What should I wear when riding green lanes, byways and trails?

While speeds are generally a lot lower on trails than on tarmac, you’re certainly more likely to take a tumble through the course of the day. And, almost guaranteed when starting out. It’s obvious then to think of the basics; a good helmet (with goggles if you prefer), a jacket with back, elbow and shoulder pads, trousers with knee and ideally hip protection, as well as kidney belt to stop your organs jiggling about.

Boots are probably the most important consideration, with it easy to twist an ankle or catch a foot in a rut. Many trail riders as a wear motocross boots, which usually aren’t the comfiest – or waterproof – but they do offer the most protection and are relatively cheap to buy. After that it’s the level to which you’re prepared to compromise for better comfort and waterproofing. Boots such as the Sidi Adventure or Alpinestars Toucan offer a good blend of protection, comfort and waterproofing, but they are expensive to buy. Sometimes a stiff army boot is just as good, and better, than some of the budget options, which can be a false economy.

Most textile riding gear claims to be waterproof, and it often is once the outer layer has soaked through to the waterproof inner, but often it’s much better, and more comfortable, to head out with a cheap set of waterproof overalls or jacket and trousers. Army surplus stores do these for a good price, and it just means that everything underneath stays dry. And if you rip them, they’ve not cost you the earth.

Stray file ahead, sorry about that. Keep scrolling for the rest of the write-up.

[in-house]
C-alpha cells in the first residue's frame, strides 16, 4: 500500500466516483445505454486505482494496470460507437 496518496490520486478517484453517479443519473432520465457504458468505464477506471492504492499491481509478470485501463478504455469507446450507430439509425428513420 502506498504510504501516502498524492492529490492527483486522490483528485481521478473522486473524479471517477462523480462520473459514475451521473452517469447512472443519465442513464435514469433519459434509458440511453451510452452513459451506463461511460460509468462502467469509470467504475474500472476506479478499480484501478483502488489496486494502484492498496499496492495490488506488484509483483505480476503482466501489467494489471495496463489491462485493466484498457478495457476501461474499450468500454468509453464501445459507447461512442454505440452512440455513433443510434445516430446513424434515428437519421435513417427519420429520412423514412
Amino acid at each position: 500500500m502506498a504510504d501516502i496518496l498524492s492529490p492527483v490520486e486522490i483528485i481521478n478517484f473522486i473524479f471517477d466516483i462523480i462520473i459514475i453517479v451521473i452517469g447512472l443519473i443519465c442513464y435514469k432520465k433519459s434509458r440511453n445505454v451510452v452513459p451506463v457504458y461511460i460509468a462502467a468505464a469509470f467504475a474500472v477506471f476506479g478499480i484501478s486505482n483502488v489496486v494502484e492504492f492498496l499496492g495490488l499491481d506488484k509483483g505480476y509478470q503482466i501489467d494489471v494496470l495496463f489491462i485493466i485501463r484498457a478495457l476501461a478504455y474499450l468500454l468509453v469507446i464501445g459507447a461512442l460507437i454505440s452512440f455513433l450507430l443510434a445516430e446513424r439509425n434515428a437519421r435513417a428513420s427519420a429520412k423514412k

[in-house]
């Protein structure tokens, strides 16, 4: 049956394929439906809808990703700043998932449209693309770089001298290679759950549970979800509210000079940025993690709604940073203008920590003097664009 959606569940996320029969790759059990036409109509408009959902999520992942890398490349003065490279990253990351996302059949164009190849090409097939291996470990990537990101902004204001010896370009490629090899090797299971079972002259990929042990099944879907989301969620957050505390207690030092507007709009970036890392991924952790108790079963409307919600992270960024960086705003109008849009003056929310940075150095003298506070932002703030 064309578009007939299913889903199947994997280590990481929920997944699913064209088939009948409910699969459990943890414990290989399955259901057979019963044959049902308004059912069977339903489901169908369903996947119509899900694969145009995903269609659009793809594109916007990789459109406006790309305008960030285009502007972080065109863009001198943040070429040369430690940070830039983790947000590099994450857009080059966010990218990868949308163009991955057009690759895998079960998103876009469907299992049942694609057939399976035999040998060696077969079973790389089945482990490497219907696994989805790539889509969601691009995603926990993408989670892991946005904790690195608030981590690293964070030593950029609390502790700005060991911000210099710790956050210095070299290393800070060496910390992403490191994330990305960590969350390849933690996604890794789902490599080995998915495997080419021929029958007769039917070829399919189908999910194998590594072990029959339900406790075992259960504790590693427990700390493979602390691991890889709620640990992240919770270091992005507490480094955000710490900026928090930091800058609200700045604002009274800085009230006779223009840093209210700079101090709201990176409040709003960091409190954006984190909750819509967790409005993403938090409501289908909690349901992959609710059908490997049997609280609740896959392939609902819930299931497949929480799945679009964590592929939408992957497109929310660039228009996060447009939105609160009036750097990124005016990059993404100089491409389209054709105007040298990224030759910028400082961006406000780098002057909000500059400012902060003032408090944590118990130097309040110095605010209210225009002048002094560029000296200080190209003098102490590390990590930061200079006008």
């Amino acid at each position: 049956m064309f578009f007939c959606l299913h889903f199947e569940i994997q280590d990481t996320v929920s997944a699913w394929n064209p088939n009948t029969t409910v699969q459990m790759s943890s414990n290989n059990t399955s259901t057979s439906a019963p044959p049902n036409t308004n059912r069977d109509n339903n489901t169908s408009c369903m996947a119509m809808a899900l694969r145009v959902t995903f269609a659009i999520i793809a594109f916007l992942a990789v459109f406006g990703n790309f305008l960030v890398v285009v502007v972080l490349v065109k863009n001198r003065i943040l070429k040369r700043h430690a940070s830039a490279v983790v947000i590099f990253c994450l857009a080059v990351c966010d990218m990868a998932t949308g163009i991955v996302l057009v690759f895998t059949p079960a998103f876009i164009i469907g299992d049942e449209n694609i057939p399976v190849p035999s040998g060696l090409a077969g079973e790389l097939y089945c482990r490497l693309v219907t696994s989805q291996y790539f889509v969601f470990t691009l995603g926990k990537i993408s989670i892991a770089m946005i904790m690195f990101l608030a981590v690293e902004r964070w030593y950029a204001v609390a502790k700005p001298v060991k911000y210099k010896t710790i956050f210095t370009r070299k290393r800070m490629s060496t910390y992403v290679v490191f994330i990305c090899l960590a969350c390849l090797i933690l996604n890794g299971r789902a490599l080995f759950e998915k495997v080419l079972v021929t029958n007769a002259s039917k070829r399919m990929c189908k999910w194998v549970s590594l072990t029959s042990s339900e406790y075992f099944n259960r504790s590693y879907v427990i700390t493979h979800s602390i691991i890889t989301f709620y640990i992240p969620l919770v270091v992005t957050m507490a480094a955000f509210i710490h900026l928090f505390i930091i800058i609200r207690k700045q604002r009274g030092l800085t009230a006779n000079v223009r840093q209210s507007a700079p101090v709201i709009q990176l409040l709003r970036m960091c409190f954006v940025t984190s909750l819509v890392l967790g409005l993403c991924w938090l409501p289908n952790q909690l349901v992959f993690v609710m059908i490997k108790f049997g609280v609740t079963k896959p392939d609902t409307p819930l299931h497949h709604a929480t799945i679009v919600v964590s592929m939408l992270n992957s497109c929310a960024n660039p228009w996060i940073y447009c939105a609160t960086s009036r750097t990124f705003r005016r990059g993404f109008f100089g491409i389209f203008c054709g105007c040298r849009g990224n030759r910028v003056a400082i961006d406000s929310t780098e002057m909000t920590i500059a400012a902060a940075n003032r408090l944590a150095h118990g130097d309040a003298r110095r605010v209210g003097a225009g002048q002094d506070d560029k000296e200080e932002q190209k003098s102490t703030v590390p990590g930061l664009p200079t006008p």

What tools should I carry?

Riding out on the trails can lead to the odd issue, with breakdowns and repairs a possibility. It’s easier to pick up a puncture, break something or for increased wear and tear to take hold. Having the tools to fix a puncture is one of the main concerns. If you’re running tubeless tyres take the necessary plug and pump to get back up and riding again. If your tyres are tubed then tyre levers, a puncture repair kit and even spare tubes are handy. For bikes without a centre stand you’re going to have to improvise. A tyre sealant such as Slime is a handy product to save you the hassle of fixing punctures, and shouldn’t cause handling problems with speeds being so low.

Consider also taking a little pack of cable ties, a spare chain link, a tube of plastic weld and some wire thread for binding things back together. Also consider that if you’re riding through particularly wet terrain, or crossing rivers, then there’s a chance you could flood the bike if you drop it, so that would require tools to take out the spark plugs in order to drain the water. For the novice rider it’s a situation best avoided.

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